A sixth embodiment of the oscillation circuit according to the present invention will now be described. The sixth embodiment includes the piezoelectric vibrator according to present invention and further includes conventional variable reactance elements. For instance, a capacitance value of a variable-capacity diode varies depending on a voltage applied thereto. A variable reactance element such the capacity variable diode has two terminals, and thus, operates similar to a capacitor (capacity) and a coil (inductance) having two terminals. Here, one terminal of an element having two terminals is referred as to P and the other terminal to Q.

It will now be described in reference to the circuit of FIG. 14A that an oscillation frequency of the oscillation circuit can be adjusted by changing a position of the variable reactance element. For the sake of adjusting an oscillation frequency of the oscillation circuit, one terminal P of the variable reactance element may be only connected to, for instance, either one of the external terminals 41, 42, 43, and 44 of the piezoelectric vibrator 80 of FIG. 14A. The other terminal Q of the variable reactance element is connected to any positions in the oscillation circuit of FIG. 14A excluding the terminal P of the variable reactance element. Thus, an antiresonance frequency can be adjusted. In FIG. 14A, the external terminals 41 and 42 of the piezoelectric vibrator 80 are referred as to “hot points”. If the variable reactance element is positioned at a position between the point 41 and the earth potential (the earth) or between the point 42 and the earth potential, an antiresonance frequency can be adjusted with a high sensitivity.

The sixth embodiment has two means, one of which is a variable-frequency mean for utilizing the present invention and the other of which is a variable-frequency mean for utilizing the variable reactance element. For example, a radio communications system utilizes the two means for the purpose of switching a channel and for modulating a signal. The complex resonance circuit of the present invention has two series arms whose equivalent circuit constants are dependent on voltages applied thereto. By utilizing this behavior, a variable-frequency filter capable of controlling a frequency characteristic can be configured.

The measuring circuit shown in FIG. 3 and FIG. 25 utilizing one of the above-described complex resonators (hereafter MR) having the piezoelectric vibrator etc. according to present invention really realizes a basic band section of a band rejection filter (hereafter BRE). The oscillation circuits shown in FIGS. 14 and 28 configured by the negative feedback circuit having one MR and four capacitors include a circuit part realizing a basic band section of a band pass filter (hereafter BTE). The band path filter is shown in FIGS. 17A and 17B. These four capacitors shown in FIGS. 14 and 28 may be replaced by four coils, four resistances, or combinations of them.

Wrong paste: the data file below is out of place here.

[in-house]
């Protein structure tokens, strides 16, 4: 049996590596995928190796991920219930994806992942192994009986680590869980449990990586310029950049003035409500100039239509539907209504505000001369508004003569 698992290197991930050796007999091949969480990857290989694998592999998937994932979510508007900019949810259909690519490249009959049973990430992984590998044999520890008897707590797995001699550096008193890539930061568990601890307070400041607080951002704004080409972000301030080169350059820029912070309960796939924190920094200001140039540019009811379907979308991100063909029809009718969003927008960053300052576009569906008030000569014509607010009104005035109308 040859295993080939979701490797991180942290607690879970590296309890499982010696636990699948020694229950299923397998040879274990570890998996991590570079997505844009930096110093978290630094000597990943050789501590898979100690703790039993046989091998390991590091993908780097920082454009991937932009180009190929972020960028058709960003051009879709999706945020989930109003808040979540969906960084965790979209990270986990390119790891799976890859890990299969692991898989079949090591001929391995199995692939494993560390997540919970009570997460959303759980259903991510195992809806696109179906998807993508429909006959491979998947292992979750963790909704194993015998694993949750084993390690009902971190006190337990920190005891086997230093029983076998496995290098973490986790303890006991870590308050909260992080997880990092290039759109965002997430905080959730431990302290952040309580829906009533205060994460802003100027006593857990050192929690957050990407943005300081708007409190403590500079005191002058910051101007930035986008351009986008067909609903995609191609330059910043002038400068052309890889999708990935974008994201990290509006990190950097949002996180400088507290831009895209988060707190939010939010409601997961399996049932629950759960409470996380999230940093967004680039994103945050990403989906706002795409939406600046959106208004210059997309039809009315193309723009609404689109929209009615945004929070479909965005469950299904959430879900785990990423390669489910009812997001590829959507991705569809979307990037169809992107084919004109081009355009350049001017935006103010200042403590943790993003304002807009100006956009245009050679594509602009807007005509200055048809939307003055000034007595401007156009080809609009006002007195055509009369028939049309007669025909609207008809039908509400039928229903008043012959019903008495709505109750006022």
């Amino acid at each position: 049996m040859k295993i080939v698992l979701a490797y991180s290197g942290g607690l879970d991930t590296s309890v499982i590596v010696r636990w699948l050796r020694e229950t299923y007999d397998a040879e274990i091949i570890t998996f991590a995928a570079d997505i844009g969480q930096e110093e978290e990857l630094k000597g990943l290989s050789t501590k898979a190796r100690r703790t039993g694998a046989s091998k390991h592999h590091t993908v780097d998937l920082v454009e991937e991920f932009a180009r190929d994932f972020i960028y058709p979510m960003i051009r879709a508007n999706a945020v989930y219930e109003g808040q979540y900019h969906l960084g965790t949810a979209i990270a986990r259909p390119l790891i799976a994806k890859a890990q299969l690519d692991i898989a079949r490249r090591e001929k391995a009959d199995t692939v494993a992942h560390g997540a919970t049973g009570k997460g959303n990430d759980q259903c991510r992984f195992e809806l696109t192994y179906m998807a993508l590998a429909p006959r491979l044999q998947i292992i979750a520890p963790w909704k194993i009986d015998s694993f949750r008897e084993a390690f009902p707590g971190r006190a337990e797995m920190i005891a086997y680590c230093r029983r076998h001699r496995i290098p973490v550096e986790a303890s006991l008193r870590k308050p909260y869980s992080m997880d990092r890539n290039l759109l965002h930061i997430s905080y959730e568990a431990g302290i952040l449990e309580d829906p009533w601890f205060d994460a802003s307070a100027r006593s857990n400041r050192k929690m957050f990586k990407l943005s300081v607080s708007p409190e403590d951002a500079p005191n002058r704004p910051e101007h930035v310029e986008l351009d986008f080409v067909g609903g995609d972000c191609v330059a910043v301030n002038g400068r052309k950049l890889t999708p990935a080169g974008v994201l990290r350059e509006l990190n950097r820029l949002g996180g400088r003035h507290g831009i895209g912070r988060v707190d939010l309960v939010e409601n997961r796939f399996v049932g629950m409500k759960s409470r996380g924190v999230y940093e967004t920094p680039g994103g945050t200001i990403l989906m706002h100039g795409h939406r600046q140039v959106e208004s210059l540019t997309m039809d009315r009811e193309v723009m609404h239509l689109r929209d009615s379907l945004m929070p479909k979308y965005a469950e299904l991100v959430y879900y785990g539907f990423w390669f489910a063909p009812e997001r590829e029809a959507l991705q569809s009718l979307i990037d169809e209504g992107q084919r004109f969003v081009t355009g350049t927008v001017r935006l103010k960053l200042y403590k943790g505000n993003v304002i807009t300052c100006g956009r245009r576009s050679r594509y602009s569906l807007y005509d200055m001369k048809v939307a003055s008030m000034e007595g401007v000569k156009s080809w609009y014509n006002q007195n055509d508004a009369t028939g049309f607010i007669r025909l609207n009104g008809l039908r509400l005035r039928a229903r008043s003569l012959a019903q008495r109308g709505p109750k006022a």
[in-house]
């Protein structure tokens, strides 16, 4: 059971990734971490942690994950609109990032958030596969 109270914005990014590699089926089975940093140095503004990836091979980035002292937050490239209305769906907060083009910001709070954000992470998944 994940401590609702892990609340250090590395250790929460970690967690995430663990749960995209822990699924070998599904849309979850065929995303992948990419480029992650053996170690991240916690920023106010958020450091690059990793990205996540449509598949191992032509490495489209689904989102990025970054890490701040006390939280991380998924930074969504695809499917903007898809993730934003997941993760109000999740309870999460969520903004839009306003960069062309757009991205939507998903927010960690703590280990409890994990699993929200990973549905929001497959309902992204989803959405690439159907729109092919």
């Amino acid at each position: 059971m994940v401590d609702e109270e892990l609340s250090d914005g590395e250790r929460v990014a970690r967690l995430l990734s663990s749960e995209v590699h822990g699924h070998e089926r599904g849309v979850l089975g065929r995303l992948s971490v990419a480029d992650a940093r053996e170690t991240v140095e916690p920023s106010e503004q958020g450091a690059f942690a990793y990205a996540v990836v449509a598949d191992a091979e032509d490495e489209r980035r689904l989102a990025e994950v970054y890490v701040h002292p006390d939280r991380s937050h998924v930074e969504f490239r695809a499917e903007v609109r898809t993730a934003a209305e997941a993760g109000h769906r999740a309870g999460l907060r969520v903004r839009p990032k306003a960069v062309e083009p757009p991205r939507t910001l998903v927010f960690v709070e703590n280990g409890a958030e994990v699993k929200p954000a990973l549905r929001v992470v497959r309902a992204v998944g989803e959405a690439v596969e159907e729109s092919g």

Next, an embodiment of the filter according to the present invention will now be described as a band pass filter with reference to FIG. 17B. A circuit structure of FIG. 17 B is configured by connecting in parallel an inverting amplifier between the intermediate taps T59 and T57 of FIG. 25. Thus, a negative feedback loop is configured in the circuit of FIG. 17B.

The oscillation circuit of FIG. 25 shows an antiresonant characteristic as shown in FIG. 23 from the equation 18. The circuit of FIG. 25 configures a negative feedback part of the inverting amplifier, so that a negative feedback is applied on the circuit of FIG. 17 B on the basis of an antiresonant characteristic thereof. A relation between voltages at intermediate taps T59 and T57 is reversed in its magnitude in similar with the case of FIG. 15, and thus the circuit of FIG. 17 shows a band-pass characteristic.

As an example of the circuit of FIG. 17B, a filter, in which a frequency characteristic thereof can be controlled by changing voltages V1 and V2 applied thereto, will now be described. In FIG. 17A, if the voltage V1 at the intermediate tap T52 of a negative feedback part and the voltage V2 at the intermediate tap T55 are changed, an antiresonance frequency of the negative feedback part depends on a ratio of both voltages as shown in FIG. 26. A pass-band characteristic of the circuit of FIG. 17B can be controlled by the applied voltages V1 and V2.

When an operational amplifier and a NAND circuit (an inverting gate circuit) are used as the inverting amplifier, it is required that a mean for stabilization of a DC bias voltage connected to the earth potential at the intermediate taps T61 and T64 etc. is provided with, for example, the oscillation circuit having the amplifier shown in FIG. 28.

For the sake of configuring a higher-order filter, a method of cascade connections having a plurality of basic sections used in a conventional filter is used. By connecting in parallel the basic sections (MRE and MTE), an attenuation gradient can be largely increased. In FIG. 17B, attenuation values of two attenuators ATT1 and ATT2 are controlled for changing the frequency of the filter. The attenuators may be replaced by a conventional attenuators capable of electrically changing an attenuation value.

A variable-frequency band-pass filter utilizing the oscillation circuit according to the present invention has been described. Since the sharpness of the peak resonance of the piezoelectric vibrator is favorable, it is expected that an ideal filter will be realized by changing a narrowband band-pass filter.